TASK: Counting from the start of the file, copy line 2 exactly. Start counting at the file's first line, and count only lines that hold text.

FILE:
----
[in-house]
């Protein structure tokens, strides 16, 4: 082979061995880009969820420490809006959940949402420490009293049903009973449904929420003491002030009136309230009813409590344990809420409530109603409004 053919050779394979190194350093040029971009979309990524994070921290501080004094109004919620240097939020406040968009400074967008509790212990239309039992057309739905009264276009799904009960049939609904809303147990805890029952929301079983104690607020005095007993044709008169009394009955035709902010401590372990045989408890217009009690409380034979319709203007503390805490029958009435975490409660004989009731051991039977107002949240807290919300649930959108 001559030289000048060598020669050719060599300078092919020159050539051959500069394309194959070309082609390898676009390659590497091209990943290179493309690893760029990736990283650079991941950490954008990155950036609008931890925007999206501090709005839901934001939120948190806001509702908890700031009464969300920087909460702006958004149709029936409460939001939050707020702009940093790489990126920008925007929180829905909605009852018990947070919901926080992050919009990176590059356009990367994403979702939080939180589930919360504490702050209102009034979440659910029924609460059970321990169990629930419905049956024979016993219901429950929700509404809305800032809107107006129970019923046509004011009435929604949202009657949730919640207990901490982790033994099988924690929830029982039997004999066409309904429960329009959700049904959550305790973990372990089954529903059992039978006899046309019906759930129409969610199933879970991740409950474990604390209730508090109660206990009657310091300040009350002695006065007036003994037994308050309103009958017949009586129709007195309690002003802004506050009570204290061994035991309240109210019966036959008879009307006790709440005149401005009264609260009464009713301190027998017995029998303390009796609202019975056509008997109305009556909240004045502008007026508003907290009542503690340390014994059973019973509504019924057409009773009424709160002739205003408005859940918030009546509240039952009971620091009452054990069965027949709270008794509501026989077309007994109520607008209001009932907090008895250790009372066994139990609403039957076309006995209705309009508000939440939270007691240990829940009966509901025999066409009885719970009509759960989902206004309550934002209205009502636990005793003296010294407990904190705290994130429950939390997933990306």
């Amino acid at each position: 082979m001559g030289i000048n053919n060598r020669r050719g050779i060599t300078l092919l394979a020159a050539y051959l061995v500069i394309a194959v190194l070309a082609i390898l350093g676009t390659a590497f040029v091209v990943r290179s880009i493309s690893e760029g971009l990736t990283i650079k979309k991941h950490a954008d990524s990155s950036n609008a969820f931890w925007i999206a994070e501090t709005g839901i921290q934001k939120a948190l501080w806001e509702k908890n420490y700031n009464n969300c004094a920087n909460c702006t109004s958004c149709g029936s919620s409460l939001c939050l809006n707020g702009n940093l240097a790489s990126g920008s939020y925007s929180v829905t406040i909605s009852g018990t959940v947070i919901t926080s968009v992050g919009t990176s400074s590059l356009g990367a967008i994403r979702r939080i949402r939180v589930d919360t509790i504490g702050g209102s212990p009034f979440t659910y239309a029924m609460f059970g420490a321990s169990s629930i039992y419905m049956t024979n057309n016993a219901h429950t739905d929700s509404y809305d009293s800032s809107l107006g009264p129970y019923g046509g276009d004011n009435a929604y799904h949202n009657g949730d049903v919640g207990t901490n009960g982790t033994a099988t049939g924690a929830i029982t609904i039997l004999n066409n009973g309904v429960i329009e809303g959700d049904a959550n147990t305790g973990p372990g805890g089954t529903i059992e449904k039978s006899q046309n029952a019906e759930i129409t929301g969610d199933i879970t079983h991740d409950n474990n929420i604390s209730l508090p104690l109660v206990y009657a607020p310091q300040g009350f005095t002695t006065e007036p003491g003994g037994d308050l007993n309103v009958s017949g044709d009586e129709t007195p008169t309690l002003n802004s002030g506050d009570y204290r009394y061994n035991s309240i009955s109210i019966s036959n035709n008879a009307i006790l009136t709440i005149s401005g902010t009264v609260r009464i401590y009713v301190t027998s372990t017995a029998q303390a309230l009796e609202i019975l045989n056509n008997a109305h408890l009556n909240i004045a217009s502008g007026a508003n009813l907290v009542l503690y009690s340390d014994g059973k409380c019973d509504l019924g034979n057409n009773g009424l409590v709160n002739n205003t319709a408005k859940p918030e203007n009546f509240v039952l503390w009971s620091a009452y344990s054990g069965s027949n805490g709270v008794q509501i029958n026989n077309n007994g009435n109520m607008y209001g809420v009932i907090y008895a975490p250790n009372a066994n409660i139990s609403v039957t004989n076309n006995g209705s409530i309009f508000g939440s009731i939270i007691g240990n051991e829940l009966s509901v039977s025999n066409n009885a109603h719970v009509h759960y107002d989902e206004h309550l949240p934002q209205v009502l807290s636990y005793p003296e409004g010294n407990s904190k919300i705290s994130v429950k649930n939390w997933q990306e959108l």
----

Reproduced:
């Protein structure tokens, strides 16, 4: 082979061995880009969820420490809006959940949402420490009293049903009973449904929420003491002030009136309230009813409590344990809420409530109603409004 053919050779394979190194350093040029971009979309990524994070921290501080004094109004919620240097939020406040968009400074967008509790212990239309039992057309739905009264276009799904009960049939609904809303147990805890029952929301079983104690607020005095007993044709008169009394009955035709902010401590372990045989408890217009009690409380034979319709203007503390805490029958009435975490409660004989009731051991039977107002949240807290919300649930959108 001559030289000048060598020669050719060599300078092919020159050539051959500069394309194959070309082609390898676009390659590497091209990943290179493309690893760029990736990283650079991941950490954008990155950036609008931890925007999206501090709005839901934001939120948190806001509702908890700031009464969300920087909460702006958004149709029936409460939001939050707020702009940093790489990126920008925007929180829905909605009852018990947070919901926080992050919009990176590059356009990367994403979702939080939180589930919360504490702050209102009034979440659910029924609460059970321990169990629930419905049956024979016993219901429950929700509404809305800032809107107006129970019923046509004011009435929604949202009657949730919640207990901490982790033994099988924690929830029982039997004999066409309904429960329009959700049904959550305790973990372990089954529903059992039978006899046309019906759930129409969610199933879970991740409950474990604390209730508090109660206990009657310091300040009350002695006065007036003994037994308050309103009958017949009586129709007195309690002003802004506050009570204290061994035991309240109210019966036959008879009307006790709440005149401005009264609260009464009713301190027998017995029998303390009796609202019975056509008997109305009556909240004045502008007026508003907290009542503690340390014994059973019973509504019924057409009773009424709160002739205003408005859940918030009546509240039952009971620091009452054990069965027949709270008794509501026989077309007994109520607008209001009932907090008895250790009372066994139990609403039957076309006995209705309009508000939440939270007691240990829940009966509901025999066409009885719970009509759960989902206004309550934002209205009502636990005793003296010294407990904190705290994130429950939390997933990306």